Users porting from 2.2.x may notice their shadows are a bit different (for the better!), but may encounter some self shadowing artifacts. Thus they may have to adjust these two biases if they need to.

Unlit vertex and pixel shaders unified

Unlit shaders were still duplicating its code 3 times (one for each RenderSystem) and all of its vertex & pixel shader code has been unified into a single .any file.

Although this shouldn’t impact you at all, users porting from 2.2.x need to make sure old Hlms shader templates from Unlit don’t linger and get mixed with the new files.

Pay special attention the files from Samples/Media/Hlms/Unlit match 1:1 the ones in your project and there aren’t stray .glsl/.hlsl/.metal files from an older version.

If you have customized the Unlit implementation, you may find your customizations to be broken. But they’re easy to fix. For reference look at Colibri’s two commits which ported its Unlit customizations from 2.2.x to 2.3.0

Added HlmsMacroblock::mDepthClamp

It is now possible to toggle Depth Clamp on/off. Check if it’s supported via RSC_DEPTH_CLAMP. All desktop GPU should support it unless you’re using extremely old OpenGL drivers.
iOS supports it since A11 chip (iPhone 8 or newer)

Users upgrading from older Ogre versions should be careful their libraries and headers don’t get out of sync. A full rebuild is recommended.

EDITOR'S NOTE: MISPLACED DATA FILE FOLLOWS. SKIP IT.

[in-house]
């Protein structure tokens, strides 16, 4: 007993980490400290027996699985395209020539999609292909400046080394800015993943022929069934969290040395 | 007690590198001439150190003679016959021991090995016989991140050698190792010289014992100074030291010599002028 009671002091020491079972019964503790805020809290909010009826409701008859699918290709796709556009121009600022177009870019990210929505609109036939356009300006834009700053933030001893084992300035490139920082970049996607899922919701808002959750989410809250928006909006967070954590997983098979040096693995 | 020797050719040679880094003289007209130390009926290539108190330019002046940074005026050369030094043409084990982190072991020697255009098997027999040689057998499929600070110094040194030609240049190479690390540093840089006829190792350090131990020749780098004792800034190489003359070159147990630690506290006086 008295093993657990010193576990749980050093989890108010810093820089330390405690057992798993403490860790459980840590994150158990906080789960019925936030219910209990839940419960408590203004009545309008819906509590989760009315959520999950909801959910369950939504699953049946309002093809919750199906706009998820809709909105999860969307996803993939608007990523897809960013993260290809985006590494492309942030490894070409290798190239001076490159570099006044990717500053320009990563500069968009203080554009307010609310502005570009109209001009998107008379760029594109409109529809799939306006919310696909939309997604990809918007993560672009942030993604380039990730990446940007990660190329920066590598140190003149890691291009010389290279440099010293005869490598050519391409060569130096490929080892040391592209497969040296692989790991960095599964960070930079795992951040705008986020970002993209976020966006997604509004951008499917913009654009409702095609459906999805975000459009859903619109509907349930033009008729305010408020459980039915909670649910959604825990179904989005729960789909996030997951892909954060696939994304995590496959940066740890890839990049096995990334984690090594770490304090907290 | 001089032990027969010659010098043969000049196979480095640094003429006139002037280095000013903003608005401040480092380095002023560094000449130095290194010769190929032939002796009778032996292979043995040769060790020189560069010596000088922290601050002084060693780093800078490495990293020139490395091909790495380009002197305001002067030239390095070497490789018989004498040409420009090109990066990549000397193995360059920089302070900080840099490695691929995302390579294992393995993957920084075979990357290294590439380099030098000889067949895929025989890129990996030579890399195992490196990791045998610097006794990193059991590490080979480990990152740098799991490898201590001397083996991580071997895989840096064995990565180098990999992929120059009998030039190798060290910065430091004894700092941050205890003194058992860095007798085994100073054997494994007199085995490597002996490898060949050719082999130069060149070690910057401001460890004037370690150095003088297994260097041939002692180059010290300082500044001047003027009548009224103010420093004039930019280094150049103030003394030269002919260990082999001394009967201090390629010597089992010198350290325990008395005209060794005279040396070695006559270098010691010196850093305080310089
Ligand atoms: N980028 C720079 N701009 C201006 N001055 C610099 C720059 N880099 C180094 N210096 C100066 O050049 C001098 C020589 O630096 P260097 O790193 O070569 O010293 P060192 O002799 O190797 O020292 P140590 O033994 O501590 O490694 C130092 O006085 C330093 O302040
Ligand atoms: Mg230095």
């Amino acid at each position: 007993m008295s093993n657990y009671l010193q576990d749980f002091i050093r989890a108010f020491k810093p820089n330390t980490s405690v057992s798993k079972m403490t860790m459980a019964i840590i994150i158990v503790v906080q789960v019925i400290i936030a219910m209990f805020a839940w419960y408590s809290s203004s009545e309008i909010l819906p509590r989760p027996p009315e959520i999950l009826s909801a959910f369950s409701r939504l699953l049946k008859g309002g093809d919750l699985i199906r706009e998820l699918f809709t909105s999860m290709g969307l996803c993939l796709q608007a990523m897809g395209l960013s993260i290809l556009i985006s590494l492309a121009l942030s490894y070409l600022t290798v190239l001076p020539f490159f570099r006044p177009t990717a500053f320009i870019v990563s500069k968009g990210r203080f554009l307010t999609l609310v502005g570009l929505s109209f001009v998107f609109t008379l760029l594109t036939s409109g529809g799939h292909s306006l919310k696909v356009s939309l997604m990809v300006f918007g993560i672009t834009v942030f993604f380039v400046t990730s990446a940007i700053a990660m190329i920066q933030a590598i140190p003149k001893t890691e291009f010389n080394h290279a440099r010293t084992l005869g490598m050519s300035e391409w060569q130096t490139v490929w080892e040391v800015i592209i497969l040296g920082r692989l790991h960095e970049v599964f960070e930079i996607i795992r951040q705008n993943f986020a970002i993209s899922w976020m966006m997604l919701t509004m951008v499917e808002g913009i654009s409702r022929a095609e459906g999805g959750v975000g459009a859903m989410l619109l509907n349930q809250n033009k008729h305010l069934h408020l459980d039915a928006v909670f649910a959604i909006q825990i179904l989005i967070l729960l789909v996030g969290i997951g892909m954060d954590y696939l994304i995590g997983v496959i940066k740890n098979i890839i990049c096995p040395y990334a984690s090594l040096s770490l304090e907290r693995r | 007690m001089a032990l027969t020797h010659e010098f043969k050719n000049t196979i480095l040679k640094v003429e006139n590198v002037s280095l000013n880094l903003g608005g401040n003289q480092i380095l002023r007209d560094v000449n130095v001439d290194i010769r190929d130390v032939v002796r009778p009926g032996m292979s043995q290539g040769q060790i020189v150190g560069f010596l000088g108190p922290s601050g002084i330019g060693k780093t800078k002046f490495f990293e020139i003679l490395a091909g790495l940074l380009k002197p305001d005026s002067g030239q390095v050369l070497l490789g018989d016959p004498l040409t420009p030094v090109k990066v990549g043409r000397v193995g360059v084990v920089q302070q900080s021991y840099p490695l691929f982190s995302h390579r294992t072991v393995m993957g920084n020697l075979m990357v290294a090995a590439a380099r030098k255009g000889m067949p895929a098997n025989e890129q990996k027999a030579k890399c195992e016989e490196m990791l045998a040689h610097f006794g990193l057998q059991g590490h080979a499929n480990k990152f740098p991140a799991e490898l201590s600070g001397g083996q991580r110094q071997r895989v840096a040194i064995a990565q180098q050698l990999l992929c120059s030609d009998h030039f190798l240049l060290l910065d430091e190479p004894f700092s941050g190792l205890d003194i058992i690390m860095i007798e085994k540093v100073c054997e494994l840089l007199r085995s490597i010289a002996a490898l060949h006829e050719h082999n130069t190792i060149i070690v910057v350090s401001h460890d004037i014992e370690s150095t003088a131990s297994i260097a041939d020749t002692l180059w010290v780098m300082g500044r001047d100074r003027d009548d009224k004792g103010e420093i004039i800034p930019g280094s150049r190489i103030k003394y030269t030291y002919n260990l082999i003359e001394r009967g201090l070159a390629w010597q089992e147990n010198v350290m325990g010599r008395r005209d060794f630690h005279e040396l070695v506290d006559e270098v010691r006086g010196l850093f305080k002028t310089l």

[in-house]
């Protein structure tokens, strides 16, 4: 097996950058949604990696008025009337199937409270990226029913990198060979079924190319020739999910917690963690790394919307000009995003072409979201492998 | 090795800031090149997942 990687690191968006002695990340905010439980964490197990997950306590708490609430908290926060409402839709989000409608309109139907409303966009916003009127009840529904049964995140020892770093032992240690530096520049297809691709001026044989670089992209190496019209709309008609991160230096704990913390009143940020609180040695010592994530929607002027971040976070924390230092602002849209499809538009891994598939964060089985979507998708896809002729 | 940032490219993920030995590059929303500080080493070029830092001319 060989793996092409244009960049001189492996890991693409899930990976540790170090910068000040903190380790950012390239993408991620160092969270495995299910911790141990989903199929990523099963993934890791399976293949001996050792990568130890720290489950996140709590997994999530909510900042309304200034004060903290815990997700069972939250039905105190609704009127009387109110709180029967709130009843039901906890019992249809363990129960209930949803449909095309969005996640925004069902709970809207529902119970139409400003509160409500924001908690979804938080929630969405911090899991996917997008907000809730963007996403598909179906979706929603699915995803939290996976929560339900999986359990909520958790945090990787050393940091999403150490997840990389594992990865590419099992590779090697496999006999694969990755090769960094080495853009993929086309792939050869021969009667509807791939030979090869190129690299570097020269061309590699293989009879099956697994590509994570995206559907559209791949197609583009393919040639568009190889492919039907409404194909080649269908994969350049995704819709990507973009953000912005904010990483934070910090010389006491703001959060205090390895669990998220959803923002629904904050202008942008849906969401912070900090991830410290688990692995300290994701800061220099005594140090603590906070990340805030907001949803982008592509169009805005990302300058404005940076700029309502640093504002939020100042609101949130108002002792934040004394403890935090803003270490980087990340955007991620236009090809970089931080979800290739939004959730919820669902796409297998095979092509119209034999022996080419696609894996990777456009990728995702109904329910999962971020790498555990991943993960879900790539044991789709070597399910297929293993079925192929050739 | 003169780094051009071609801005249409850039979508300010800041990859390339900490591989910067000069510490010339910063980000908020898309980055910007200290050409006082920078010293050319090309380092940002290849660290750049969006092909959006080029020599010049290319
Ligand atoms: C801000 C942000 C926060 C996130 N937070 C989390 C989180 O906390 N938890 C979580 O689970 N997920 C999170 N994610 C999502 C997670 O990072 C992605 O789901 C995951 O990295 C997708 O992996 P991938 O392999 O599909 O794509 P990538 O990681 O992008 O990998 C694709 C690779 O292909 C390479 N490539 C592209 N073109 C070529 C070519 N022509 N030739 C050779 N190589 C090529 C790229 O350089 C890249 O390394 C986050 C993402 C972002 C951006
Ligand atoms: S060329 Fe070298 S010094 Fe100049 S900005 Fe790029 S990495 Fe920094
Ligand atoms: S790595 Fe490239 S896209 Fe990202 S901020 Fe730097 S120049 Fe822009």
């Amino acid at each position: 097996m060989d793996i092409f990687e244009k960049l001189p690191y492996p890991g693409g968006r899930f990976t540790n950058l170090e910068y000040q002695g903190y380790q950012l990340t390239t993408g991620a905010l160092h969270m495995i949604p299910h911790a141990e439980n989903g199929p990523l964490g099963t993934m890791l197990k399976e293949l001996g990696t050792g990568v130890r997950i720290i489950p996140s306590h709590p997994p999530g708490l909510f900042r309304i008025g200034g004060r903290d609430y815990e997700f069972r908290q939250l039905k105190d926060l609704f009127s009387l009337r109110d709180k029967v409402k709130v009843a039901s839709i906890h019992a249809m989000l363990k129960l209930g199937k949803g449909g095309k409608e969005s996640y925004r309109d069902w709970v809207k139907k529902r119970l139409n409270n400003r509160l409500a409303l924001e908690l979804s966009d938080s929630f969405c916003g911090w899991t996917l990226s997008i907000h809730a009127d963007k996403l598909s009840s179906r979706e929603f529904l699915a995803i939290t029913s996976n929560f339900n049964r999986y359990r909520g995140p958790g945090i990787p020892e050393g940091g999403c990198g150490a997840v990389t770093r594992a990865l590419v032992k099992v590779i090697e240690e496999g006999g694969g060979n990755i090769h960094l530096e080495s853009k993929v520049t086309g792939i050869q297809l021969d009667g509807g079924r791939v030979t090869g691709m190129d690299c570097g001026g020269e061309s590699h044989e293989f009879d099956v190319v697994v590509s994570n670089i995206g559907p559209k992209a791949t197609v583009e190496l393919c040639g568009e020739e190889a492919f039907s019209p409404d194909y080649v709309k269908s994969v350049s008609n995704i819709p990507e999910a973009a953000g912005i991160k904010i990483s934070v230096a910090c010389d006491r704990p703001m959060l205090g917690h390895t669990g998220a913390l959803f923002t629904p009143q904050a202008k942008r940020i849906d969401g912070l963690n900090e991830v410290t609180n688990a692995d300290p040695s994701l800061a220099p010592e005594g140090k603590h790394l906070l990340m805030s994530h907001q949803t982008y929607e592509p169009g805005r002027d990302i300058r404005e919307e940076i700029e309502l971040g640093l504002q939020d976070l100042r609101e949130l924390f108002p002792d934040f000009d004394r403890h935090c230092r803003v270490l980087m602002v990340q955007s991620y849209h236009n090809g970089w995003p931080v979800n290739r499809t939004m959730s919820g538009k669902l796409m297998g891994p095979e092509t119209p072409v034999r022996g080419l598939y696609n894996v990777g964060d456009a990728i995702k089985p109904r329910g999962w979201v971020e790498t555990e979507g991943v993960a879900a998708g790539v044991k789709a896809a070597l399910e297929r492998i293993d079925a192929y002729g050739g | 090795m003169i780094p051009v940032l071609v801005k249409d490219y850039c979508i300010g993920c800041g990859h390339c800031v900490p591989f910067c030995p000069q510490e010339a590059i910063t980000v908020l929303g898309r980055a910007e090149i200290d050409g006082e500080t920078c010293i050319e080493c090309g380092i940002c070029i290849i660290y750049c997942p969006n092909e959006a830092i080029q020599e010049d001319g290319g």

The reason being is that HlmsMacroblock (which is used almost anywhere in Ogre) added a new member variable. And if a DLL or header gets out of sync, it likely won’t crash but the artifacts will be very funny (most likely depth buffer will be disabled).

Added shadow pancaking

With the addition of depth clamp, we are now able to push the near plane of directional shadow maps in PSSM (non-stable variant). This greatly enhances depth buffer precision and reduces self-occlusion and acne bugs.

This improvement may make it possible for users to try using PFG_D16_UNORM instead of PFG_D32_FLOAT for shadow mapping, halving memory consumption.

Shadow pancaking is automatically disabled when depth clamp is not supported.

Vulkan is ready!

In Ogre-Next 2.3, Vulkan is considered stable. If you find a bug, please report it.

Most notable known issue is that it appears there are some issues when integrating with Qt we haven’t looked into yet.

PluginOptional

Old timers may remember that Ogre could crash if the latest DirectX runtimes were not installed, despite having an OpenGL backend as a fallback.

This was specially true during the Win 9x and Win XP eras which may not have DirectX 9.0c support. And stopped being an issue in the last decade sinceā€¦ well everyone has it now.

This problem came back with the Vulkan plugin, as laptops having very old drivers (e.g. from 2014) with GPUs that were perfectly capable of running Vulkan would crash due to missing system DLLs.

Furthermore, if the GPU cannot do Vulkan, Ogre would also crash.

We added the keyword PluginOptional to the Plugins.cfg file. With this, Ogre will try to load OpenGL, D3D11, Metal and/or Vulkan; and if these plugins fail to load, they will be ignored.